Obviously one of the reasons I'd come was to go diving. Since my previous visit, the dive school had changed hands. The morning dive was advertised as a wreck, but I wasn't allowed to sign up for it as I had to do a weight check first apparently. This was to be done just off the jetty and there was the option of doing the house reef afterwards, except Summer Island doesn't really have a house reef on the atoll side of the island. So they've built an artificial reef, or perhaps more accurately put some junk down there for you to look at. Unsurprisingly I managed to sort my weighting out really quickly and we went on the dive, the instructor clutching a lead weight for most of the dive in case I needed it. I didn't.
There were a couple of small boats sunk down there and various other stuff, including old sun beds strapped together, oil cans etc. It doesn't sound that inspiring but it does a good job of attracting the fish and there's a fair bit of coral growth on some of it. There were a lot of rays about, including stringrays, a couple of eagle rays and then finally a manta ray. At this point I was somewhat mollified about having to do the dive in the first place.
After that, I did two boat dives a day for a total of 12 dives. It's cheaper to dive unguided, so that's what I did. I also did the unlimited 6 days diving package as that was slightly cheaper than a 12 dive package. This meant I could have dived the house reef again, but lacking a buddy and any great interest, I chose not to. Had I done so, I could have done it any time I liked. They let you dive 24 hours a day, though you have to arrange to pick up the equipment in advance if it's at a time when the dive school is shut.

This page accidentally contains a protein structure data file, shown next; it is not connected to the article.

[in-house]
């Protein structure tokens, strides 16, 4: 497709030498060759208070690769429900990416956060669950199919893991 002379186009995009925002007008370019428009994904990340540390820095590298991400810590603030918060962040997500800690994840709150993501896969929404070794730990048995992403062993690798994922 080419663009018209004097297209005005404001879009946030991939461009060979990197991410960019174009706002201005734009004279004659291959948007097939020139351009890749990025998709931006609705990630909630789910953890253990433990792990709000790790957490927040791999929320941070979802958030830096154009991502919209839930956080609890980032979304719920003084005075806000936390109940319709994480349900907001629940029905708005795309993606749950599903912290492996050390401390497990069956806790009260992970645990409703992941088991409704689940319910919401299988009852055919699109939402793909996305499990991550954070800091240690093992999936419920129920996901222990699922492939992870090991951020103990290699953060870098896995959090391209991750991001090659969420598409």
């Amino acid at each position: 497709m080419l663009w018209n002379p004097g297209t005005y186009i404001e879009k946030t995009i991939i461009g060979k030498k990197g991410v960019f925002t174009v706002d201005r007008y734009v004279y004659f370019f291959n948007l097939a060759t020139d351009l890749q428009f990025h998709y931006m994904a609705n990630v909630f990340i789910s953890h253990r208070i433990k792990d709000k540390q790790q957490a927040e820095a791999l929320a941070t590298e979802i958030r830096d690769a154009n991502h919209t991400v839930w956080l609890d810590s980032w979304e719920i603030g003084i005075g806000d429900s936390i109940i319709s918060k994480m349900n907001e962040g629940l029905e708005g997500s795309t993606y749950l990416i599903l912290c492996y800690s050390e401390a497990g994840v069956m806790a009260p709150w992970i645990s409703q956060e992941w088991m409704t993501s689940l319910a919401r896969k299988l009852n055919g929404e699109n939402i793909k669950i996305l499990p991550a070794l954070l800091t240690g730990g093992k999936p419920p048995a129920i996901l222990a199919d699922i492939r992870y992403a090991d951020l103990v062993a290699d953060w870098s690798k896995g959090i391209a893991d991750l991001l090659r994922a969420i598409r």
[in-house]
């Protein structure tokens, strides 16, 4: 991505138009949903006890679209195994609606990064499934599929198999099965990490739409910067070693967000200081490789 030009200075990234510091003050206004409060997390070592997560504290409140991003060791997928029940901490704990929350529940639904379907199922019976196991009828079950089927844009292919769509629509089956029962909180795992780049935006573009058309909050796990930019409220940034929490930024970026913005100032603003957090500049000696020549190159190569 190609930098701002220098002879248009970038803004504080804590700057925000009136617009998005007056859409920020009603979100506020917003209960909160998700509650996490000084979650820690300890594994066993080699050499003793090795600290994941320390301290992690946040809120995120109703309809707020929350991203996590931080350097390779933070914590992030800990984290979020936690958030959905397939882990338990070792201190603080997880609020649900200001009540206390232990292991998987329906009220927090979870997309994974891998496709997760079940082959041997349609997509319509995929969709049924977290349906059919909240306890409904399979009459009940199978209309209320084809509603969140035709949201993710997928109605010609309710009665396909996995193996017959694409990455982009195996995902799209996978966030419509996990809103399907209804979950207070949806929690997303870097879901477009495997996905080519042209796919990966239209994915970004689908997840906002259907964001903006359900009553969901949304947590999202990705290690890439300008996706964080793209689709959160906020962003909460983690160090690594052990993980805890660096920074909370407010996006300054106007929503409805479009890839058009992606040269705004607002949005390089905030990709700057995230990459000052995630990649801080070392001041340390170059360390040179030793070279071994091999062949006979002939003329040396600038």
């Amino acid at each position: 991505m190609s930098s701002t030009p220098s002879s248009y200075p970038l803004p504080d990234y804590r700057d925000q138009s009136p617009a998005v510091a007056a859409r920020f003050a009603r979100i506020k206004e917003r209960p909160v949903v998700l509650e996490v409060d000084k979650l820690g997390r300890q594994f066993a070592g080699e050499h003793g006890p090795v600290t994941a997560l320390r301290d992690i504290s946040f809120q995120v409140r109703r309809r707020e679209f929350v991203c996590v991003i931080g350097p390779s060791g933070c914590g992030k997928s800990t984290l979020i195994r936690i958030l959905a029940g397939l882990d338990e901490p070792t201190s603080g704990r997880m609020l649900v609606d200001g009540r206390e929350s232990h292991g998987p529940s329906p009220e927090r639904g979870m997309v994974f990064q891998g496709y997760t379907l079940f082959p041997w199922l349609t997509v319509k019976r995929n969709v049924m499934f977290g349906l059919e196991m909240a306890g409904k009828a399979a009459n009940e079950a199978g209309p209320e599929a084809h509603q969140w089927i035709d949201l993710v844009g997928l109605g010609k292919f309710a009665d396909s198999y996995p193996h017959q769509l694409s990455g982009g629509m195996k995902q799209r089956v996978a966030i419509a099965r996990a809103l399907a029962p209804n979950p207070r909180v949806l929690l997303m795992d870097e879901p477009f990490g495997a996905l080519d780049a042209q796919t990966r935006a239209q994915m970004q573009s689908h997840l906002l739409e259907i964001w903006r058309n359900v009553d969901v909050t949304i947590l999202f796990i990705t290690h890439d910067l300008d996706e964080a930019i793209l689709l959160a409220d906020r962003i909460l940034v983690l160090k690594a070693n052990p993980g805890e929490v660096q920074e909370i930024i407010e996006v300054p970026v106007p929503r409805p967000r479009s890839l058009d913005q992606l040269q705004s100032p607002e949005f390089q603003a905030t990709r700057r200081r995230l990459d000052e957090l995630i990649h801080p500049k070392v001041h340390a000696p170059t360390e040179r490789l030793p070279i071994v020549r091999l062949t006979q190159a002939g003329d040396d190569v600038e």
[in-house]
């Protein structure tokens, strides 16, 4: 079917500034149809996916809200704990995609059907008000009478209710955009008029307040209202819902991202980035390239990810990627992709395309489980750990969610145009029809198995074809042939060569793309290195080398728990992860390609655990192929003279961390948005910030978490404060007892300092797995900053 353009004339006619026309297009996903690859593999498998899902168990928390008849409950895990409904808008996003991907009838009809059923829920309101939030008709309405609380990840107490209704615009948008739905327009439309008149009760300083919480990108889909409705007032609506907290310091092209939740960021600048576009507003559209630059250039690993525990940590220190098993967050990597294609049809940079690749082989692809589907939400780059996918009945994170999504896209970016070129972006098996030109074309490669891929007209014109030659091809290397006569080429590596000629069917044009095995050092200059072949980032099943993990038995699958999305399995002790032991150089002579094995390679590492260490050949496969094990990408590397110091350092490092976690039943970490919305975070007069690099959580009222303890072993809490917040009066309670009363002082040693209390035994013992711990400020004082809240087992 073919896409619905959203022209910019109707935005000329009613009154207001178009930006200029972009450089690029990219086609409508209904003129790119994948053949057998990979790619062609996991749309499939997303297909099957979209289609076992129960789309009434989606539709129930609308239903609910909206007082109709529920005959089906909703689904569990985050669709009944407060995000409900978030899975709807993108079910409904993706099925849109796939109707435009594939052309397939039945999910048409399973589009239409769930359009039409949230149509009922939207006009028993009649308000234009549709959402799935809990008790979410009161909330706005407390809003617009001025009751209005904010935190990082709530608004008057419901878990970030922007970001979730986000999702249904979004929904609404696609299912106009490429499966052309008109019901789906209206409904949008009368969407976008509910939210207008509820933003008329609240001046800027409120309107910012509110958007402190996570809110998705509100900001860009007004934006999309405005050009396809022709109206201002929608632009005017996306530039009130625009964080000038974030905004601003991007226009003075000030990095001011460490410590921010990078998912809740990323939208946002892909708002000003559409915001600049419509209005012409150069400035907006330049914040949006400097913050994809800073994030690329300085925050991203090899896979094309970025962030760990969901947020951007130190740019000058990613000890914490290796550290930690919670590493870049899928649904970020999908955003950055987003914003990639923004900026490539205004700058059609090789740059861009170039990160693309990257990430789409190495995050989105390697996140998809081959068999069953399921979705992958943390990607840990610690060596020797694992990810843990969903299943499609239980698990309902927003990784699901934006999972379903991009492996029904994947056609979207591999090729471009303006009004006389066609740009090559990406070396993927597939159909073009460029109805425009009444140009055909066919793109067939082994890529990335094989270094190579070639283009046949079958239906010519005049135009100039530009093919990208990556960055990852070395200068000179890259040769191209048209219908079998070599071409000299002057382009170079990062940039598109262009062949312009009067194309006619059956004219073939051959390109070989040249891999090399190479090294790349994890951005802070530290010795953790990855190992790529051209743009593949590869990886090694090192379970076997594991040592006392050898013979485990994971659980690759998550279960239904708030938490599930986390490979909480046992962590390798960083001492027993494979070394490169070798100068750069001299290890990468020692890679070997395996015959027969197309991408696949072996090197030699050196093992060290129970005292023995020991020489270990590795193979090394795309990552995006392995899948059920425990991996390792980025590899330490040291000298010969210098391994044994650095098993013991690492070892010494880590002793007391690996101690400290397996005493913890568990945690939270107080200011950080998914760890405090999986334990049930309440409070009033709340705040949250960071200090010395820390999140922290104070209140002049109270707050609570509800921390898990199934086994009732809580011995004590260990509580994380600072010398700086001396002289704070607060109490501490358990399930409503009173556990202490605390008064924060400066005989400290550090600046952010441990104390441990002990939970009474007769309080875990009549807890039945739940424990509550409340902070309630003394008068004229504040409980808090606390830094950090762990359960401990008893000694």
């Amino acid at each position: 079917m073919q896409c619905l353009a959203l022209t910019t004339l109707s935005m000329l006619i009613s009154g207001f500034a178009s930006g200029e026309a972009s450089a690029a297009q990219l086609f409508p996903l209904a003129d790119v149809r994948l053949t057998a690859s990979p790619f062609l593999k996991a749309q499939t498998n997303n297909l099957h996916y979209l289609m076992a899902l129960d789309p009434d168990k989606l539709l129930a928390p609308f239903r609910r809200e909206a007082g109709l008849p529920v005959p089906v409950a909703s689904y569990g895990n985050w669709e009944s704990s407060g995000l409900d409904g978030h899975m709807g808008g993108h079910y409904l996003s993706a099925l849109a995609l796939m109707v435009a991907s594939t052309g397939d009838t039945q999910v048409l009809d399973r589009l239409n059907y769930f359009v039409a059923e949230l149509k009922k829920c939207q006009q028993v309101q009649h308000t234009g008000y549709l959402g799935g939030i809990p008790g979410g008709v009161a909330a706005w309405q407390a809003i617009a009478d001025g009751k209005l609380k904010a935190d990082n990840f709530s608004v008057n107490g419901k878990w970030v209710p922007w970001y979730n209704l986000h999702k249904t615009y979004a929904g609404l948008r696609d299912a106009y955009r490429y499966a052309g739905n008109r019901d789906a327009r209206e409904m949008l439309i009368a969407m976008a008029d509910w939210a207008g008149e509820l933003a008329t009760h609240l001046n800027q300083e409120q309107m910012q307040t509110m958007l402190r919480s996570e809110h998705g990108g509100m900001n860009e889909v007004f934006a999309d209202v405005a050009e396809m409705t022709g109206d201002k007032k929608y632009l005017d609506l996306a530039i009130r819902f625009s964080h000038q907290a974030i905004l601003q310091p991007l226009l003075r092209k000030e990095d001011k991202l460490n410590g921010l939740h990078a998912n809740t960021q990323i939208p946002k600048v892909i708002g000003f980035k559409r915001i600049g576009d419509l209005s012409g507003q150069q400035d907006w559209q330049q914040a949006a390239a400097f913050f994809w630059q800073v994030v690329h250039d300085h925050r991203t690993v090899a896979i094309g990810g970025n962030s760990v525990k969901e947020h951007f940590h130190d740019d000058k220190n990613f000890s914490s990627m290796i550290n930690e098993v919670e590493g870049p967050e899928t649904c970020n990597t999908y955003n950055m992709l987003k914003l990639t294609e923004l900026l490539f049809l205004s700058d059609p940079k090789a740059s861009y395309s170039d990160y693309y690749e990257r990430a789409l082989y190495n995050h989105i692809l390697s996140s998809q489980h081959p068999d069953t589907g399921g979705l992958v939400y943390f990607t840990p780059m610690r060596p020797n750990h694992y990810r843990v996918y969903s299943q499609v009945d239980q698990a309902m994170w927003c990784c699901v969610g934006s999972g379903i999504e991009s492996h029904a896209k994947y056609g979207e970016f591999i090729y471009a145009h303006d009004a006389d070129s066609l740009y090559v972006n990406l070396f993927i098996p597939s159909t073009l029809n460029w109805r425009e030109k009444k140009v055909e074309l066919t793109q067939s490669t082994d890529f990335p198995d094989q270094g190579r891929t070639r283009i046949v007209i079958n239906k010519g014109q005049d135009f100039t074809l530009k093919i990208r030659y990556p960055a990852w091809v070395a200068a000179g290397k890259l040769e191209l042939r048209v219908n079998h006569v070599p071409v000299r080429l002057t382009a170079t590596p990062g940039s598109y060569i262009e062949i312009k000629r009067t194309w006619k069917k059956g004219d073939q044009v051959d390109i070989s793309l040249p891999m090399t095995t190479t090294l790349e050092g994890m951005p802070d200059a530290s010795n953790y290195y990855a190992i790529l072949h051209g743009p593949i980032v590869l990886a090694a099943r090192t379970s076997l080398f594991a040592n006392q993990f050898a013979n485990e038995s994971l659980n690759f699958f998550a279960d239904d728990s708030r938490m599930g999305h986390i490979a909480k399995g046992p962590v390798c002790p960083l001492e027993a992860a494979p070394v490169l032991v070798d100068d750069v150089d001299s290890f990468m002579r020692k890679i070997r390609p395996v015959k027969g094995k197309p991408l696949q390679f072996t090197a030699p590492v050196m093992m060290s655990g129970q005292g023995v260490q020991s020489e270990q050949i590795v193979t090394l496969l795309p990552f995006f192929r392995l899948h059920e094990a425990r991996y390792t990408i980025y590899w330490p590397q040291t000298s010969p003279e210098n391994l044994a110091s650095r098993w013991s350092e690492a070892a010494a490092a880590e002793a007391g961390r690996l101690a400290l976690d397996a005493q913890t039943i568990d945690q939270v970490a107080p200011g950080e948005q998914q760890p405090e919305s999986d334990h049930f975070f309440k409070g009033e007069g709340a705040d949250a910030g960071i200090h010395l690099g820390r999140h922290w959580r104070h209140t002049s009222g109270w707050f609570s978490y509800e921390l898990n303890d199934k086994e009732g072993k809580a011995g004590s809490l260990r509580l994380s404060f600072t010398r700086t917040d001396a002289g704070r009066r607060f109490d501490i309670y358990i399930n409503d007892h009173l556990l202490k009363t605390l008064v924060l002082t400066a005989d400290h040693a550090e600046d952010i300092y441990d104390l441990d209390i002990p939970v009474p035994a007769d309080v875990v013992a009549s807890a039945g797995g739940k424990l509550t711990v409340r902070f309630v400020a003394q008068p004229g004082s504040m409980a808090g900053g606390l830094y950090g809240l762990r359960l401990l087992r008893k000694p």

My previous visit to Summer Island had been after the El Nino event in 1998 when almost all the hard coral had been killed off. I'm pleased to say that the coral has recovered a lot since then. On sites like Turtle Reef, there were table corals well over 2m in diameter, showing that those types of coral grow pretty quickly. The white tip reef shark population seems stable too. I saw at least one of three quarters of the dives I did there and there were a similar number of turtles.
January is manta season in North Male atoll and they were present on about half the dives. If you're not a diver, they were also around near the surface on the way back from several dives, so there's plenty of opportunity to snorkel with them. We did two dives on the site, Boduhithi thila, where there is a manta cleaning station. On the first dive there, some of the group saw 9 mantas because they hung around the cleaning station for practically the whole dive. My buddy and I didn't and only saw 5, but one of those encounters included one manta doing a loop-the-loop three times in our bubbles just above our heads, close enough to touch.
The best marine encounter of the holiday wasn't with mantas though. One morning, on the way to a dive, the boat suddenly stopped in the middle of nowhere. Wondering if there was a problem with the boat or whether the crew had seen something in the water, we quickly noticed a large shape near the boat. It was a whale shark. It was only a baby, being about 3m in length,but that's still a very big fish. 20 mins of snorkelling with it ensured that everyone on the boat, including the crew, had a big soppy grin on their face all the way to the dive site.
So the diving worked out pretty good. After the initial check out dive, I was left to do pretty much as I liked as long as I stuck to the rules of 30m maximum for 60 mins maximum, not that anyone ever checked my computer or asked me to fill in a log. The dive centre were fairly laid back and a huge improvement on the previous regime back in 1999. It being the Maldives, it wasn't cheap. My 6 days unlimited diving package, which included equipment as I didn't want to lug mine around India for 2 weeks, was £482.
(c) Jason Poynting 2012